This tip is going to be a quick explanation about why I don’t like using the mask input on a merge node in Nuke. It’s something I’ve seen a lot recently when I’ve been picking up other people’s scripts.
When I ask artists why they use the mask input, they say things like, ‘It’s easy’, ‘It’s simple’, ‘It’s less nodes’, ‘It just makes sense to work this way’ – and they think I’m being fussy when I disagree with them.
Maybe I am being fussy. Maybe I’m too stuck in my ways. Maybe I’m just a grumpy old compositor who doesn’t like other ways of doing things (lots of people I’ve worked with might agree with that).
But I thought I should at least explain my reasoning as to why using the mask input on a merge node is far from ideal.
I have made a video version of this post which you can watch here, or continue below to read the text version.
I’ve recently started to learn Python, and one of the things I’ve read, that I really appreciated, is the Style Guide for Python Code.
This is a document about suggested best practices for writing your Python code. One of the key philosophies in the guide is that, ‘Code is read much more often than it is written,’ and therefore: “Readability counts.”
There is also a document called “The Zen of Python”, which includes the lines:
Explicit is better than implicit.
Simple is better than complex.
Complex is better than complicated.
When I read through these principles, I feel like most of them are equally applicable to how you should build your comp scripts in Nuke.
While it’s important to build an efficient script that renders quickly, it’s equally important to build a script that is easy to read and understand.
Computers are fast and cheap these days. Humans haven’t kept up. Saving a few milliseconds of CPU time is pointless, if you build a script that confuses an artist for 15 minutes before they can address a simple note.
I’m all for using as few nodes in a script as possible, but I agree with the idea that explicit is better than implicit, and I think adding a few basic nodes to your script to make it easier to follow is a good thing.
Which brings me back to the mask input on a merge node.
The mask input on a merge node allows you to control which areas of the A input are merged with the B input via a third input, the mask. By default, it takes the alpha channel of the mask input and uses it as a matte.
In this example, I want to use the alpha channel from the ColorWheel to mask the CheckerBoard as it goes over the white constant.
I can also achieve the same result by separating the mask operation and the merge operation out into two steps. To do this I would apply the alpha channel from the ColorWheel as a mask for the CheckerBoard as step one, then merge the CheckerBoard over the constant.
Some people would argue that this extra node is unnecessary and untidy, but I believe that the added readability makes it worthwhile.
In this setup, I can see the flow of the script more clearly. If I zoom out in our node graph and lose the labels on my node inputs, I still know what each branch of the script is doing, especially if we make a point of always running the B pipes vertically and the A pipes horizontally.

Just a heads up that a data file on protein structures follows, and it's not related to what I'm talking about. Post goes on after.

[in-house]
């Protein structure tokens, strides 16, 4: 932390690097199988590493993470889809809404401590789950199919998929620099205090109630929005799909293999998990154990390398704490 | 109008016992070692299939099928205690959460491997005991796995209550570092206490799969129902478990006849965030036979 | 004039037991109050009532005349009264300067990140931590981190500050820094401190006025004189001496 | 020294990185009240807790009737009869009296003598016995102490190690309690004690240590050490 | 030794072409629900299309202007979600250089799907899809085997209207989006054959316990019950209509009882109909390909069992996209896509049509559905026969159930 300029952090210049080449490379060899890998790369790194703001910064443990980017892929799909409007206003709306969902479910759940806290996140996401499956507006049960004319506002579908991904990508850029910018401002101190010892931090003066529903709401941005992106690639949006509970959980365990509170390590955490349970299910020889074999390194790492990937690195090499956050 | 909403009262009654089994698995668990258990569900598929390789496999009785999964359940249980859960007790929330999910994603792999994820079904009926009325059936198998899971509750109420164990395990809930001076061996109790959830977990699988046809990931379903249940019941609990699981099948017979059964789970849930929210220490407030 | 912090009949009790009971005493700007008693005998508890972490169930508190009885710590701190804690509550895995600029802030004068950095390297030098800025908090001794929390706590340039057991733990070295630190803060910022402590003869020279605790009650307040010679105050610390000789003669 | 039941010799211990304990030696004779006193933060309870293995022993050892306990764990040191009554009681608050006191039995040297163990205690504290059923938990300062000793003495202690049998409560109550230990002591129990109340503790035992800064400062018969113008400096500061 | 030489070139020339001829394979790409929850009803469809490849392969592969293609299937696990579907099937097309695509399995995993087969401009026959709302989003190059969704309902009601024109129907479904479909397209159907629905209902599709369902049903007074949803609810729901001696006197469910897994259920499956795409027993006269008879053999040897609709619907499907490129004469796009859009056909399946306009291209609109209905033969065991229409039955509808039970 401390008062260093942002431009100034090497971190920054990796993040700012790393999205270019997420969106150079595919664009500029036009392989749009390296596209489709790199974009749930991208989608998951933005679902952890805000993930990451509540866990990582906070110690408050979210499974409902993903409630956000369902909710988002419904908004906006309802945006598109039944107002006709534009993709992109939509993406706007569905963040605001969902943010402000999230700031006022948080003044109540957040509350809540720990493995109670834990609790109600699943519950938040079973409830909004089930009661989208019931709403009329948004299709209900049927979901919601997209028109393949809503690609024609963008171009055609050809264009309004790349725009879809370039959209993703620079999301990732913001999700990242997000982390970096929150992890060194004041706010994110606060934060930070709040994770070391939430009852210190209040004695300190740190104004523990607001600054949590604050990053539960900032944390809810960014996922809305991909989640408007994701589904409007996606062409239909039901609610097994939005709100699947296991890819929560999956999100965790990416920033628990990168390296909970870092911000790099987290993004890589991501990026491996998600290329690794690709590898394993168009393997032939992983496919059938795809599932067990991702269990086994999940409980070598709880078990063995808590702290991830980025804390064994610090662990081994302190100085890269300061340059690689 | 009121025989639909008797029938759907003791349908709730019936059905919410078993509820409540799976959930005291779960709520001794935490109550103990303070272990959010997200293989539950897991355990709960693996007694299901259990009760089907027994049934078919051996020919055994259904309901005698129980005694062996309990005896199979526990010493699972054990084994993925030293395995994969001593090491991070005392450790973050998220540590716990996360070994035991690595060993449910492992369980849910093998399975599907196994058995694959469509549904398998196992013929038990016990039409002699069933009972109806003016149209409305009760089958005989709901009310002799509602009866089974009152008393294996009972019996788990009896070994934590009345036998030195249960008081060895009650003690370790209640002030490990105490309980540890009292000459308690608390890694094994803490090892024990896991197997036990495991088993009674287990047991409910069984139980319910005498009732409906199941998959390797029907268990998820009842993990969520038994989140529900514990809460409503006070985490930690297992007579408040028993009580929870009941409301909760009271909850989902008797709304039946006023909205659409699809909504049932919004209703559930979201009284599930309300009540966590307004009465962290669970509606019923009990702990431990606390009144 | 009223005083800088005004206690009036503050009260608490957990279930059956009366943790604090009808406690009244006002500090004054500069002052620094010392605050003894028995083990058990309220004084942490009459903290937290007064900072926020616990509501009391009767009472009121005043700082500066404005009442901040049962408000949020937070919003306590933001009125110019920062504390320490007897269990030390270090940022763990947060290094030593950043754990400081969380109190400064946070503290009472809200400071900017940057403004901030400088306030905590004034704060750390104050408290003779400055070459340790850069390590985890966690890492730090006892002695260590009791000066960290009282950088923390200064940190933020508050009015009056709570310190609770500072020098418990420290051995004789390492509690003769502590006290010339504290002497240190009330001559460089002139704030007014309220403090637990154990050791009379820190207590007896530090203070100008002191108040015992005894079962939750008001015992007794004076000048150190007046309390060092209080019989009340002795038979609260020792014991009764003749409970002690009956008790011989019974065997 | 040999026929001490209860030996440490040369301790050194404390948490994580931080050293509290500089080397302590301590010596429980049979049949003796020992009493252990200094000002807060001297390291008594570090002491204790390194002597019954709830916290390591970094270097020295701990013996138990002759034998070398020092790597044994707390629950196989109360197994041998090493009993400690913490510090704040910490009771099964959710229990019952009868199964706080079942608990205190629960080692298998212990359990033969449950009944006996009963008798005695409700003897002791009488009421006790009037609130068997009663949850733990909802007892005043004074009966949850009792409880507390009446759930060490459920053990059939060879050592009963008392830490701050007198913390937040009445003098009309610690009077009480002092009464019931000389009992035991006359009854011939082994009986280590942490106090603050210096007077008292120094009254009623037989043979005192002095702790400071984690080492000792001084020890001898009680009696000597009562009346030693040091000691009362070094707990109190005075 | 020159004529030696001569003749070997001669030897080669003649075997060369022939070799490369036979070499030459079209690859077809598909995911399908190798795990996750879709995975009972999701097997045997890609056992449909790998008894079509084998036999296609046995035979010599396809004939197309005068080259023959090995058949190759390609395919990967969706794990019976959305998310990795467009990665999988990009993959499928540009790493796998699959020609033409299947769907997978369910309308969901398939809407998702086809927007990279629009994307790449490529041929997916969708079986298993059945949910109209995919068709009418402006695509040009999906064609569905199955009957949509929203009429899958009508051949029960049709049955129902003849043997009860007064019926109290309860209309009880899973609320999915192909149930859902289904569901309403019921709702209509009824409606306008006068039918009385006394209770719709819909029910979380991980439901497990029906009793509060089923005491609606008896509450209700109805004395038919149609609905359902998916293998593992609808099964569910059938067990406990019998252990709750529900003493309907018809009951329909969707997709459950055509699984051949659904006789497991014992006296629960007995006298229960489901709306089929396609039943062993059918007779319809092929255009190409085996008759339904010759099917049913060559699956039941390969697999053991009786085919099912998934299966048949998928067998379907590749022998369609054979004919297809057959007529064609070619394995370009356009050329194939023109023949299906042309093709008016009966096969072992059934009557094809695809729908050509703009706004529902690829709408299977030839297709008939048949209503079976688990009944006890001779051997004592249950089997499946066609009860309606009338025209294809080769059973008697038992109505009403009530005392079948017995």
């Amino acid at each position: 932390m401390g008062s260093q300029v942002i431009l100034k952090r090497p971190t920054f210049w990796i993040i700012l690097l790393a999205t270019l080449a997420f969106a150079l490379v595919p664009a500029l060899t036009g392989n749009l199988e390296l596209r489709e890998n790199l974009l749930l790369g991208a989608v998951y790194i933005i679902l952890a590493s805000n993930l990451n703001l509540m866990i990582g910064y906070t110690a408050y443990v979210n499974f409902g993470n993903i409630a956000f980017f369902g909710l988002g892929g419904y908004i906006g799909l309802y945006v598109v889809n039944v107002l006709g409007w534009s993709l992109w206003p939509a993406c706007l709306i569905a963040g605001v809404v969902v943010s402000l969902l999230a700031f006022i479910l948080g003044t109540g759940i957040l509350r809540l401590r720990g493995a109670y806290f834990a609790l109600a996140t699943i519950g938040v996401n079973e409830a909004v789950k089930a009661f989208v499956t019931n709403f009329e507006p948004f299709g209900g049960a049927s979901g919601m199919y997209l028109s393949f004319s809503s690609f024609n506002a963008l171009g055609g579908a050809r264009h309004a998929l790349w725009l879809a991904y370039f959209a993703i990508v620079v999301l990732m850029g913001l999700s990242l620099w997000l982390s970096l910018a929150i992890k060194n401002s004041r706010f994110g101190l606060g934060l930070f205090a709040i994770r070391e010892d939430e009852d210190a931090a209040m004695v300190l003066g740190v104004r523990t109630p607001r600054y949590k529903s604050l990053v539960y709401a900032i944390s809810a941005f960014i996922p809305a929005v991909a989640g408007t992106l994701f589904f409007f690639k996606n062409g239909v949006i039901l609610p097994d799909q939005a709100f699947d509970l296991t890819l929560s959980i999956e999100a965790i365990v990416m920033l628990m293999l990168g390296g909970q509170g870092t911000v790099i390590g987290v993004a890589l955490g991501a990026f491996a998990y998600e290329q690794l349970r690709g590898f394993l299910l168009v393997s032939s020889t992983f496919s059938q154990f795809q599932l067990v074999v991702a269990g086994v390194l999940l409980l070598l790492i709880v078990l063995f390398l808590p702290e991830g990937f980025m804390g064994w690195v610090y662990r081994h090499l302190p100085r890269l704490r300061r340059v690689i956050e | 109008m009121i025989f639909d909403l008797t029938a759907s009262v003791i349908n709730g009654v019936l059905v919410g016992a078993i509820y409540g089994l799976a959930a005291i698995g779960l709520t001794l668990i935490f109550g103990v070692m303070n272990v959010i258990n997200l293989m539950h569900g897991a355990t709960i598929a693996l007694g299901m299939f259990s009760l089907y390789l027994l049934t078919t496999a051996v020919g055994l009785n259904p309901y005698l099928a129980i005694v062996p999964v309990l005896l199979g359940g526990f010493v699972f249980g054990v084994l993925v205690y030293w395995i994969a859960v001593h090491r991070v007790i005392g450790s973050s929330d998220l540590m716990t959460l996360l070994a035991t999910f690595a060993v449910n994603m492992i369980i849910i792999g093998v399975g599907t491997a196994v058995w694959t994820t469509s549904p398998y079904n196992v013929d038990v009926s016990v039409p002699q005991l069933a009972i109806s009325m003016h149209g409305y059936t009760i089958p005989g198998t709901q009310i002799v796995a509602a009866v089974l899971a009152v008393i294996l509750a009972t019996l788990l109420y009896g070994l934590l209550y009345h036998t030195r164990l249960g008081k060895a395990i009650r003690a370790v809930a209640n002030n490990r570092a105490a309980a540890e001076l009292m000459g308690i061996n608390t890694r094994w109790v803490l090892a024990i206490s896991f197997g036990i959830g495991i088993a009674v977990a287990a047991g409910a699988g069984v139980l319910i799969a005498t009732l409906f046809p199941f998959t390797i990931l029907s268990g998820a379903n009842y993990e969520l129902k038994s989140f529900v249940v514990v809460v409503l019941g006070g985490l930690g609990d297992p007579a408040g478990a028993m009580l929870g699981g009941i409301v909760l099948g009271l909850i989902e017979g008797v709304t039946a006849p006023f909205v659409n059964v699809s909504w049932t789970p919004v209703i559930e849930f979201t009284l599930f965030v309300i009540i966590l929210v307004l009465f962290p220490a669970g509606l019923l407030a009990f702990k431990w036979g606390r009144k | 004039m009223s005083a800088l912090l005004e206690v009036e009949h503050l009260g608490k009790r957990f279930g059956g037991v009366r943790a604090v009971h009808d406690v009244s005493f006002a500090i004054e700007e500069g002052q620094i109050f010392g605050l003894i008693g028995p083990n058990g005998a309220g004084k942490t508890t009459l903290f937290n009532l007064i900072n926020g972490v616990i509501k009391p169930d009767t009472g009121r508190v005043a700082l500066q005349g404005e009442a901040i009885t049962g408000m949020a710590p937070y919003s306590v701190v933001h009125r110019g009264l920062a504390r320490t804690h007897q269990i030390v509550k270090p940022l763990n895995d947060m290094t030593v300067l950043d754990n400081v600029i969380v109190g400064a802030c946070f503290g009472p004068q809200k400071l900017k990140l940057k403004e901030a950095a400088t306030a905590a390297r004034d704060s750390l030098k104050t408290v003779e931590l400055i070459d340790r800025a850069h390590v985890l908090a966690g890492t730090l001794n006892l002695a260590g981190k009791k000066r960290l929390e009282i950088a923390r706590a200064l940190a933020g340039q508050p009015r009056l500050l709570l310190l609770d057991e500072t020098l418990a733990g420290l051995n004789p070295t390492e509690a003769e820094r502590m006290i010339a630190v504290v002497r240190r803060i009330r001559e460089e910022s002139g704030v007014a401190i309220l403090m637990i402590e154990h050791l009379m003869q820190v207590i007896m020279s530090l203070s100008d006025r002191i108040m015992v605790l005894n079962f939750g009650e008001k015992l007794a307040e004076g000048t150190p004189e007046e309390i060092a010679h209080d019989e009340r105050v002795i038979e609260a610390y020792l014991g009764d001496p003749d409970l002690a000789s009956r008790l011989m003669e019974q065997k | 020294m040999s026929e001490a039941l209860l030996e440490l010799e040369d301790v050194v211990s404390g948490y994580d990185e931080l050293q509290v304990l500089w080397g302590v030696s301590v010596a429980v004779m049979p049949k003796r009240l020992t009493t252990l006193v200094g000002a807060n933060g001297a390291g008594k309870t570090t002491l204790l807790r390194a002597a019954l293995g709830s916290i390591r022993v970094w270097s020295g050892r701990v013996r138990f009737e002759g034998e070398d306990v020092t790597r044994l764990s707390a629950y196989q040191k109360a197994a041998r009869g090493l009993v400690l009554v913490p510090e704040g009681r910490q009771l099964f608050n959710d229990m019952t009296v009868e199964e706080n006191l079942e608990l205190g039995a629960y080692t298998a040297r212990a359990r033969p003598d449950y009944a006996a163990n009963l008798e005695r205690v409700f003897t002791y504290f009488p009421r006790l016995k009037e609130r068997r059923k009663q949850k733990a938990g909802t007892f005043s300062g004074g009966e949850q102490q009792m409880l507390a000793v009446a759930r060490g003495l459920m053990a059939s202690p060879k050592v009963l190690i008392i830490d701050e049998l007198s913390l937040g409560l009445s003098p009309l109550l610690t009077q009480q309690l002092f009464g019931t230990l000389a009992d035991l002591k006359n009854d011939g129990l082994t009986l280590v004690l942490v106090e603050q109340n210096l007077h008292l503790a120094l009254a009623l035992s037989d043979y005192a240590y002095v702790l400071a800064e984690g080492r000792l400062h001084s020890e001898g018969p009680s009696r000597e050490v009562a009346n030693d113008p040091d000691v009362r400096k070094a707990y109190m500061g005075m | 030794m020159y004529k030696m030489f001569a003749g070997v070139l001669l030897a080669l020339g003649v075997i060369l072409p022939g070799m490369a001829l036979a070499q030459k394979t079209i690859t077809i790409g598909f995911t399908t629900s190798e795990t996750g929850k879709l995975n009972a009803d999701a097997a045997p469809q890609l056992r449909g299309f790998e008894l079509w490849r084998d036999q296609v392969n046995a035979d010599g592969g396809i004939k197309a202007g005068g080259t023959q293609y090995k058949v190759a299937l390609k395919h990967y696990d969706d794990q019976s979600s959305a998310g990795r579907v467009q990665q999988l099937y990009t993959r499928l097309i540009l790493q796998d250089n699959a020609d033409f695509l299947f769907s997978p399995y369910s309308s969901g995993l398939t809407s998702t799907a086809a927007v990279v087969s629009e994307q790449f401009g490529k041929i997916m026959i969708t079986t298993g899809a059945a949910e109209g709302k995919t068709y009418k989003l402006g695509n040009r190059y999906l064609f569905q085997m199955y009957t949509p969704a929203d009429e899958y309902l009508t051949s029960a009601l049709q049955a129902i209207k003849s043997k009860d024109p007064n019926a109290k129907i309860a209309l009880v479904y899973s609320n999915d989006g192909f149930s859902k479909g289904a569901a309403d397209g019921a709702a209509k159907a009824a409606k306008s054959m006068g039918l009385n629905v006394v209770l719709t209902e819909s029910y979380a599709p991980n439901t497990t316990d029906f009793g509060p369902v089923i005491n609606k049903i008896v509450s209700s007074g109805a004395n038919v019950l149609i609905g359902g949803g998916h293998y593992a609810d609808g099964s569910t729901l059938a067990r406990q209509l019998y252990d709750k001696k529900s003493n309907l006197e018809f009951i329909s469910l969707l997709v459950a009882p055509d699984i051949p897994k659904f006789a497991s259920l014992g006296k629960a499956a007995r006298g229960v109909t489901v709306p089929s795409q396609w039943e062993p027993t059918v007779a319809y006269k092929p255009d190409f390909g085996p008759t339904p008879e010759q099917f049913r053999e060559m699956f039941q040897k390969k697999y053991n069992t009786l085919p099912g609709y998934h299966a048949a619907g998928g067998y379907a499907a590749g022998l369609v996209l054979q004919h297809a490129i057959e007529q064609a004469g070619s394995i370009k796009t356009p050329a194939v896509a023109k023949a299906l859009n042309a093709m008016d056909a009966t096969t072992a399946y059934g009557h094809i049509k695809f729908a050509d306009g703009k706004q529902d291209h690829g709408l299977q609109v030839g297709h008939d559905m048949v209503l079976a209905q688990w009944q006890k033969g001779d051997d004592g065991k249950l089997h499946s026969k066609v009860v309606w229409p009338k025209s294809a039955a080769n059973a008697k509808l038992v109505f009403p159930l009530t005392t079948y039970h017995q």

Compare that to the example where everything is happening in one node and you can see that it is far less obvious what’s going on.
By applying the mask to the A pipe before the merge node I can easily visualise the regions of the A input that are being used in the merge operation.
If I apply the mask to the merge node directly, there is no way to see how it is being applied to the A input.
Being able to see this step separately from the merge operation not only helps someone follow what is happening in the script, but is also useful when troubleshooting problems in the script.
And by keeping the mask and the merge operations separate, I can disable each part separately too. This also helps with script readability and troubleshooting.
If the merge and the mask are being applied by the same node, when I disable the node, I can’t differentiate what was coming from the A input, or what was coming from the mask.
Working explicitly goes one step further if I want to start modifying this matte. For example, I might want to use the red channel of the ColorWheel input as the mask, and I might want to invert that red channel too. I could do all of that inside the merge node by changing the mask channel dropdown, and checking the invert checkbox.
But if you look at the merge node, you can see that nothing on the node itself changes when I do this.
As a user, I have no idea that anything other than the default is happening – unless we go looking for it. And even then, it’s hard to visualise what the inverted red channel might look like.
To make these decisions more obvious, I would use a shuffle and then an invert node after the ColorWheel, before I apply it as a mask.
Even if these nodes don’t say exactly what is happening inside them, I at least have an idea that we might be using something other than the alpha channel as the mask, and I can see the result of each step.
As you can probably tell, I think script readability is really important.
I think you should always assume that someone other than yourself might have to open any script you create. Or that even if the deadline for this shot might be today, you could have to open this script in three months’ time and you will need to be able to work out what you were doing when you set everything up.
Using the mask input on a merge node is just one of the many things that I think can make a script slightly less easy to read.
Let me know what you think about using the mask input on a merge node in the comments below.